ABOUT a thousand innocent Indians were killed and about 1,500 injured in the Jallianwala Bagh massacre that the British had enacted mercilessly a century ago. These days befitting tributes are being offered to condemn this ghastly inhuman act. Both in 1984 and 2002, a much higher number of innocents than the above tragedy were butchered, not by the British, but shamefully enough, by our own people. Would one have to wait for hundred years or more to witness the condemnation of these tragedies on such a large scale?
Balvinder, by mail
But for them, we’d starve
The growing number of suicides by farmers is a serious matter. Drought and floods have caused extensive damage to crops in large parts of the country. In Punjab and Haryana, white flies have destroyed cotton crop. Defective seeds given to farmers have also been responsible for crop failure. Farmers have become bankrupt. In the past year, more than 5,000 farmers have committed suicide. The government must provide immediate relief to farmers. We all will starve if farmers are forced to give up farming.
Harjot S ‘Chauhan’, Anandpur Sahib
The editorial ‘Imran’s flip-flop’ (April 12) explains his position as Prime Minister. He talks peace with India to restart talks — an issue he raises internationally — but never talks about his intentions to tame terrorists. The government in Pakistan is under the de-facto control of its army, which is indulging in subversive activities in India, Afganistan and Balochistan, through its ISI. So what he utters about Indian elections and leadership may only give some political ammunition to parties to target one another to garner sympathy and votes. India has made it clear that firm action against terror groups is a precondition to talks. There is no logic to what Imran says.
RL Bansal, Kurukshetra
Pakistan PM Imran Khan has emerged as the first world leader who has openly endorsed PM Modi’s return to power. His siding with the topmost BJP leader was quite unexpected. It appears as if Pakistan has been hired to campaign for Modi. Some time back, Modi had said in a rally that terrorists and their supporters across the border were praying for his defeat. Imran Khan is playing a good and bad cop to his own and international galleries.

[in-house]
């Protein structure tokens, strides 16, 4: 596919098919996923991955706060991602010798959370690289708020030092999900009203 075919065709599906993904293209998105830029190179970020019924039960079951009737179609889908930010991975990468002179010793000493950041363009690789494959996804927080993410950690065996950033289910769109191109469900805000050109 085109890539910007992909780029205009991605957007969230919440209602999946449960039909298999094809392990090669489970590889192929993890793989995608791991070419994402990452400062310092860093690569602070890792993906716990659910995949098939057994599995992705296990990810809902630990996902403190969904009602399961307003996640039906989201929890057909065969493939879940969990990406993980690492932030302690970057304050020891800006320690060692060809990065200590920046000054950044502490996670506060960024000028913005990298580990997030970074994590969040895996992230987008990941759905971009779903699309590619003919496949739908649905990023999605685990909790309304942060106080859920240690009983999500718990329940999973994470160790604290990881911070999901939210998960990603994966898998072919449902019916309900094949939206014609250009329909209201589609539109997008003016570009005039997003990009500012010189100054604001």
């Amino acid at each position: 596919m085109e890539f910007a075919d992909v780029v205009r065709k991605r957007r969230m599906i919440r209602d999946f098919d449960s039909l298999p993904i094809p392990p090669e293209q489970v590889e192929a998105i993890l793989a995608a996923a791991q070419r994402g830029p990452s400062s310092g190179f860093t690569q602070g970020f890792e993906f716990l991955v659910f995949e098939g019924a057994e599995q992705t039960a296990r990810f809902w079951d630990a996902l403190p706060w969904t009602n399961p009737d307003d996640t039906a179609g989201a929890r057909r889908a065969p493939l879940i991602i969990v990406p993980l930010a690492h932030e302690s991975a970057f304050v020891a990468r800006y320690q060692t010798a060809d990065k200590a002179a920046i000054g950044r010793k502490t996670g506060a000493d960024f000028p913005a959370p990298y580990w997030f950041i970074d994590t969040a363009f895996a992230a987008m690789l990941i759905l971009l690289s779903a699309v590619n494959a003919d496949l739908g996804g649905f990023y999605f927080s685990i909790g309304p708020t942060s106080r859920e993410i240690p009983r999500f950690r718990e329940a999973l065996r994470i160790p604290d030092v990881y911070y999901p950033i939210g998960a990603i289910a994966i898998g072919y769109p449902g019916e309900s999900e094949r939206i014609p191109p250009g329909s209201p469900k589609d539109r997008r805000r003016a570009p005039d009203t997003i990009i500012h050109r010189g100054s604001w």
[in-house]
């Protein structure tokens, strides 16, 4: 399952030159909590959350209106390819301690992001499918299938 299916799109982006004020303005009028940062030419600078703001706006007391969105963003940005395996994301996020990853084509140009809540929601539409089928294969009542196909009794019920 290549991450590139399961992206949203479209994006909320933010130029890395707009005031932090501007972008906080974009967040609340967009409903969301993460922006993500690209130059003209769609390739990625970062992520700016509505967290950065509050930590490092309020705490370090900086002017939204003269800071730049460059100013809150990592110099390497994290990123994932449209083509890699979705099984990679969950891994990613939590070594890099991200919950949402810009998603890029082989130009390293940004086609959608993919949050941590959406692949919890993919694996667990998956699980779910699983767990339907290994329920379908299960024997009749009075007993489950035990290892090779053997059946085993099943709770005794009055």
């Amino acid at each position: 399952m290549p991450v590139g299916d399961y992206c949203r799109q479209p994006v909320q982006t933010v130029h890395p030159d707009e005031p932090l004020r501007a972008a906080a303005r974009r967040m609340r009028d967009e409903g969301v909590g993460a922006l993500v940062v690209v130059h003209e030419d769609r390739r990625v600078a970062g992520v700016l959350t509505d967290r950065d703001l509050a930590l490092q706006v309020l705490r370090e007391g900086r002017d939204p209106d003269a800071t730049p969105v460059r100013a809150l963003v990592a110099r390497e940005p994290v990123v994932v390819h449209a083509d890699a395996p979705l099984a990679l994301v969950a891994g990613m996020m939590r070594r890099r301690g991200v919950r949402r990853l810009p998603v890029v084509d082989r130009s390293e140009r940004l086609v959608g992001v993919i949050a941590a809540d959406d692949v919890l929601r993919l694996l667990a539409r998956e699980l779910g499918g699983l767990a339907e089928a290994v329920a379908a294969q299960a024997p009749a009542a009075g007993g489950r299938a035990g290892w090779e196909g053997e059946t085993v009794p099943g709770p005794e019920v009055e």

PL Singh, by mail
Photocopy is not proof
Reference to the editorial ‘Resurrection of Rafale’ (April 12); the SC has admitted ‘stolen’ papers in the review plea, but as per the prevalent practice, photocopy of documents is not accepted as evidence under the Indian Evidence Act, unless the original documents are shown in the court. Secondly, ‘stolen’ documents are never submitted in court, nor are they accepted by it. It is a normal procedure for all courts in India. If such a practice is adopted, it will open the floodgates in the judicial system to encourage ‘criminal’ mindsets who may adopt such practices to jeopardising the free and fair judicial system. People may steal sensitive documents from government offices through bribe and other temptations, causing serious damage to our democracy.
ML GUPTA, PARWANOO
The SC has rightly dismissed the government’s concerns (‘Resurrection of Rafale’; April 12). It will stop the blatant misuse of the secrecy clause. This will also make it legally clear that the Official Secrets Act (OSA) cannot be invoked to escape legal scrutiny on matters involving public money. The primacy of right to information over the OSA reaffirms a citizen’s right to know. What falls under ‘official secrecy’ in a democracy needs a review.
Mona Singh, Amritsar
Apropos the editorial ‘Resurrection of Rafale’ (April 12), upholding the freedom of the press to publish documents marked ‘secret’, the SC has rejected the government’s case of seeking privilege and will hear the review petition. That could lead to a tantalising turn in the Rafale case. These developments have brought the regime’s self-righteous self-certification on being the best guardian of the country’s security interest, and on probity, under serious examination.
SS Paul, Nadia
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